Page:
In today’s fast-paced economy, leaders know that their organization’s success may be tightly linked to its ability to change and change again — and again. Most executives have a portfolio of tools that they use for developing their strategic plans, structure, metrics and other “hard aspects” of change. However, their approach to tackling the “softer side of change” and, more specifically, navigating the politics and emotions associated with change, is often more unstructured.
Yet left unattended, skepticism, fear and panic can wreak havoc on any change process. These types of feelings can create resistance, disengagement, distraction and burnout. Innovative ideas may get suffocated, time and energy wasted, and change goals sacrificed to short-term self-interest. Performance may also drop as exasperated high-performing employees leave for calmer seas. As consultants, called in afterward to clean up the wreckage, we often hear things like:
“It seemed like the new sustainability initiative was ready to be launched and that we would roll it out full steam ahead. Then there was push-back from the suppliers and the staff lost faith that it would ever work.”
“The merger integration never really happened. Both companies held onto their ways of doing things, and politics paralyzed the process. All the best talent bailed and the value of the company tanked.”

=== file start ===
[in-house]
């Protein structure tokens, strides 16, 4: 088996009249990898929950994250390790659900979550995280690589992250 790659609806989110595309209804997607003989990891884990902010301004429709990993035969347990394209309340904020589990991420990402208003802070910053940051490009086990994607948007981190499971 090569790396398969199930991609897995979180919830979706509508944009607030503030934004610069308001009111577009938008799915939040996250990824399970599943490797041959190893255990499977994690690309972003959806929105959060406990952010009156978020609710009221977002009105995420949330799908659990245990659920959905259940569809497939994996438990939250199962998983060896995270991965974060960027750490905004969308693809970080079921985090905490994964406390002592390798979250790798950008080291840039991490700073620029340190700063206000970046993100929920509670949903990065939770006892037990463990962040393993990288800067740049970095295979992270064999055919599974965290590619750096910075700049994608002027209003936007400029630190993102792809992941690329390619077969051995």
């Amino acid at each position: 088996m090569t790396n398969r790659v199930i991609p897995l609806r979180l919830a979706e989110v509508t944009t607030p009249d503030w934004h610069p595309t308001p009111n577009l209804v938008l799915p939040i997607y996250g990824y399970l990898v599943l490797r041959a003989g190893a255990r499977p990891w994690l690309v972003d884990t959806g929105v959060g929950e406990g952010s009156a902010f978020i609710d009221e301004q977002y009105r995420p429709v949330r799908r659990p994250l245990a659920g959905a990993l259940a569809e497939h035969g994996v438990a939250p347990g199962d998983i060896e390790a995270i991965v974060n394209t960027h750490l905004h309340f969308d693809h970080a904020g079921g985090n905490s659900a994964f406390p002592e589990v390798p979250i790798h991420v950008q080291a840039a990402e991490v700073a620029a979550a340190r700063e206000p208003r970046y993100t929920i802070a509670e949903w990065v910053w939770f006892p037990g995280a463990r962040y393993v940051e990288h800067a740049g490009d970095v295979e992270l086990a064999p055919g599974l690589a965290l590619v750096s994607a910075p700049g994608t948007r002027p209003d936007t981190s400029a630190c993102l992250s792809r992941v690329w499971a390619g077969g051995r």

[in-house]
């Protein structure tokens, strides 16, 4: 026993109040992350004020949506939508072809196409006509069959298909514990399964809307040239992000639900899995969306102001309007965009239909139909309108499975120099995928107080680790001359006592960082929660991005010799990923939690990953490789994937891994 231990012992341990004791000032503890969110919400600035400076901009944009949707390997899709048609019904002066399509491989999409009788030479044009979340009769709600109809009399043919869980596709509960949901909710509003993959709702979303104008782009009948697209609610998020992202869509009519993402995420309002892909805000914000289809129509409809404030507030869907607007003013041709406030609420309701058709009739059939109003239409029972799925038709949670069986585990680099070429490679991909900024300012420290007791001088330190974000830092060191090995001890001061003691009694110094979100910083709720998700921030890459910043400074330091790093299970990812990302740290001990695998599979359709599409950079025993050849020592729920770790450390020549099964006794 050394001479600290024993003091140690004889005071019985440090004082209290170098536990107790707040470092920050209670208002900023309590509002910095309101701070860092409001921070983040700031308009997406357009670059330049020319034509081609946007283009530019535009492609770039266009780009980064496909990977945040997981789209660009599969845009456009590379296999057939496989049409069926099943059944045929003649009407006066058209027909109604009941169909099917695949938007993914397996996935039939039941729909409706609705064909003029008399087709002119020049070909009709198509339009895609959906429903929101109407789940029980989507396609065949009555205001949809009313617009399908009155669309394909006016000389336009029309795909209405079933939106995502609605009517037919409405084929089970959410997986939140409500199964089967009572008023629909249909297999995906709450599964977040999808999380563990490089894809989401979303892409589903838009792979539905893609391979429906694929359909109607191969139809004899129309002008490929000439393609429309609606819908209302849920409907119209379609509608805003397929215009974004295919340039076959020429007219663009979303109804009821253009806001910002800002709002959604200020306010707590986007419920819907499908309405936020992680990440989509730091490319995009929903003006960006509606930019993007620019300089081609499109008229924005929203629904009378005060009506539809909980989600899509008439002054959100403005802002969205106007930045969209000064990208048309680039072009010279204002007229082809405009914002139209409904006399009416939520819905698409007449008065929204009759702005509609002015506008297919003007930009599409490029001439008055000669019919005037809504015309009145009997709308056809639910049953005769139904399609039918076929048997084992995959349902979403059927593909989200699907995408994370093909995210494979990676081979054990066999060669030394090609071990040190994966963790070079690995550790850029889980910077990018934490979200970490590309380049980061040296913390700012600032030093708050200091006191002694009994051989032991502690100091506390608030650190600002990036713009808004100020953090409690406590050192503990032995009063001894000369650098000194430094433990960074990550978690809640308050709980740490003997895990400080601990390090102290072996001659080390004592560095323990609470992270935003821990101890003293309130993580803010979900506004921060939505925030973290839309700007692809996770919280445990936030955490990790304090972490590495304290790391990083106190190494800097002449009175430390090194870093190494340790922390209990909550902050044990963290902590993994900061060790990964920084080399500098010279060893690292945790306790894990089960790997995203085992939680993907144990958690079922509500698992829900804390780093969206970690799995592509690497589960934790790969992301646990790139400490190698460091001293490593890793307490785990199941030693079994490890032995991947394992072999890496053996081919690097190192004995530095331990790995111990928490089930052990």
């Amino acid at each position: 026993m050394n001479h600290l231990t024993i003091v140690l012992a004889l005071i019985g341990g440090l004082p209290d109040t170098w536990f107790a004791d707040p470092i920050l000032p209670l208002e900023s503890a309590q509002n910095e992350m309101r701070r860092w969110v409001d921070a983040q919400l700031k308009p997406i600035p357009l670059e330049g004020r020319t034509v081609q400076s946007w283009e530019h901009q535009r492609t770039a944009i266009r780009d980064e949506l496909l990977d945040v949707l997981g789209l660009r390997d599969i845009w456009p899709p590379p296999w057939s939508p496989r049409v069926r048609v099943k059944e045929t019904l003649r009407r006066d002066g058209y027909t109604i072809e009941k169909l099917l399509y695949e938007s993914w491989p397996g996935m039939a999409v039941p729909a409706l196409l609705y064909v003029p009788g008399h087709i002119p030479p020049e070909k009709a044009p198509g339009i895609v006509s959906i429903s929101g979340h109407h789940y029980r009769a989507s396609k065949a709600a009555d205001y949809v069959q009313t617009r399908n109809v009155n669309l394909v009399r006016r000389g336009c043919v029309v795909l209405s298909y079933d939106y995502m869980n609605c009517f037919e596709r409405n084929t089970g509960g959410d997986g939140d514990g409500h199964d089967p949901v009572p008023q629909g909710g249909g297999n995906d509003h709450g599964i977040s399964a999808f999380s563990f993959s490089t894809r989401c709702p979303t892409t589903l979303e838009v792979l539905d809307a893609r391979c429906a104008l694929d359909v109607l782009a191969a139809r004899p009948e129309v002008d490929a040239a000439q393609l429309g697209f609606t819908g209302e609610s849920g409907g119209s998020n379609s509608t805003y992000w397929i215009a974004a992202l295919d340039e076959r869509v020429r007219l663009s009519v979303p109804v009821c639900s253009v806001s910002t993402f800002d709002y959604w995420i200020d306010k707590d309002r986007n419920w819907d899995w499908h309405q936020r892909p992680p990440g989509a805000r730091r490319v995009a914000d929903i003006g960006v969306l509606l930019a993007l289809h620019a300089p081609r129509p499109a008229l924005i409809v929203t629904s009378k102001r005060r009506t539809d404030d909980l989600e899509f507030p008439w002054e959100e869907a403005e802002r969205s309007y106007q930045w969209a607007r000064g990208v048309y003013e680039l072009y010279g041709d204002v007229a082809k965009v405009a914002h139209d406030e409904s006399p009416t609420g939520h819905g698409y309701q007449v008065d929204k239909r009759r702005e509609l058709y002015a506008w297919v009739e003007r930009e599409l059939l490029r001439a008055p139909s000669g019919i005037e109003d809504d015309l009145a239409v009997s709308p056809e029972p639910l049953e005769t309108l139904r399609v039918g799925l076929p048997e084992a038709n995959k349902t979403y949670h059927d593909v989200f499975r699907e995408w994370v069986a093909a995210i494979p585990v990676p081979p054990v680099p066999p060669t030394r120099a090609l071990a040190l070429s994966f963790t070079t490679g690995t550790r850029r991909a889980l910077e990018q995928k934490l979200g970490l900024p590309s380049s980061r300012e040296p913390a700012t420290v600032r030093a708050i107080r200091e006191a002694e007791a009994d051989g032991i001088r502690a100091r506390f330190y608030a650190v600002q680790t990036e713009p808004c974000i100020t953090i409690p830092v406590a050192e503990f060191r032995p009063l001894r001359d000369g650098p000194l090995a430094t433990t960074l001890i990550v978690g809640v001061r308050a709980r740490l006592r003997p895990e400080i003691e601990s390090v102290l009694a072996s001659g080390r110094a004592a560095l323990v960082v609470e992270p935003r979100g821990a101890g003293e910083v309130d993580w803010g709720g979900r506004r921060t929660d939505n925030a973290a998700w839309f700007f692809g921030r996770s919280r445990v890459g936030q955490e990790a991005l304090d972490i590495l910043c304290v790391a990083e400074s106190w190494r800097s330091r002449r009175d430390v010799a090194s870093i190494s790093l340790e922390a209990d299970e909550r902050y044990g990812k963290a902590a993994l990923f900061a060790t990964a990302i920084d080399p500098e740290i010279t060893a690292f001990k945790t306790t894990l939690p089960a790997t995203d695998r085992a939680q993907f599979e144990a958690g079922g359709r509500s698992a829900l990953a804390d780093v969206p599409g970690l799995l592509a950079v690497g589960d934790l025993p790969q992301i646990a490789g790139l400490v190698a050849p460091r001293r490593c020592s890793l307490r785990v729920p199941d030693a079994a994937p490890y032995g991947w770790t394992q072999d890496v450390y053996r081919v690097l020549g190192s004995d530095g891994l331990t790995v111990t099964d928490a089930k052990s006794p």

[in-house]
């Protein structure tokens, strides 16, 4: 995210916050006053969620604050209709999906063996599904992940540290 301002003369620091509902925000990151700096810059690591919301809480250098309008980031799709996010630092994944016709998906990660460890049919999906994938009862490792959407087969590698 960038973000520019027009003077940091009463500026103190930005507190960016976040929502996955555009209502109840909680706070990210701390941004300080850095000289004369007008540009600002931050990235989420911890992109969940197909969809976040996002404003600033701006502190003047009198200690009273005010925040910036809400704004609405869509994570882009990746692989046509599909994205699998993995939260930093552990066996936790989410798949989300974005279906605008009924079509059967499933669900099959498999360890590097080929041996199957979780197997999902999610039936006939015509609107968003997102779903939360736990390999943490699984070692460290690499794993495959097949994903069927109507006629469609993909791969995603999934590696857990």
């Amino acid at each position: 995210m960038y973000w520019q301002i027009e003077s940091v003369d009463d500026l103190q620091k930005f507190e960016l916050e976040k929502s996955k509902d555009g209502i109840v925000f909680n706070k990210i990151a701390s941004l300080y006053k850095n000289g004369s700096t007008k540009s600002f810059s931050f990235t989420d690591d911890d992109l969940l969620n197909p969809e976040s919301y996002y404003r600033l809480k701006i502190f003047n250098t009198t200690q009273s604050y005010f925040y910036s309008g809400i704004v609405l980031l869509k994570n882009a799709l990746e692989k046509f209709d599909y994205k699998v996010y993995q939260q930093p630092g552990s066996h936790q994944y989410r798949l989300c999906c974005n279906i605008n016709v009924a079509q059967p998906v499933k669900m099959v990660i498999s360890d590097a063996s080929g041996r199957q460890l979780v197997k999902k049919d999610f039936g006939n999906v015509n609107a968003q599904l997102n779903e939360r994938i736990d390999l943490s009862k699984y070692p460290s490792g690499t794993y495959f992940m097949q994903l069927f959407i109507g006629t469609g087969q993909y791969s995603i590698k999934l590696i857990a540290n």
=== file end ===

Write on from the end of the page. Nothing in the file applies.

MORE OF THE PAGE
“Fear of this technology switchover was rampant, and before we knew it, the whole thing ground to a halt.”1
After listening to dozens of similar stories, we began to recognize an underlying pattern in these failures. Working with executives both as consultants and in more than 400 change projects conducted as part of the Kellogg/Schulich Executive MBA program, we developed a practical approach for systematically navigating and leveraging the politics and emotions that naturally arise in every major change. (See “About the Research.”)
1. These three quotations were adapted from actual comments; they were edited to preserve the anonymity of the individuals and their organizations.
2. E.M. Rogers, “Diffusion of Innovations” (New York: The Free Press of Glencoe, 1962).
3. M. Gladwell, “The Tipping Point: How Little Things Can Make a Big Difference” (New York: Time Warner Book Group, 2002).
i. Our thanks to Lisa Hillenbrand, Harley Procter Director of Global Marketing, and the Brand Building Learning Organization at Procter & Gamble for inspiring the passion meter concept.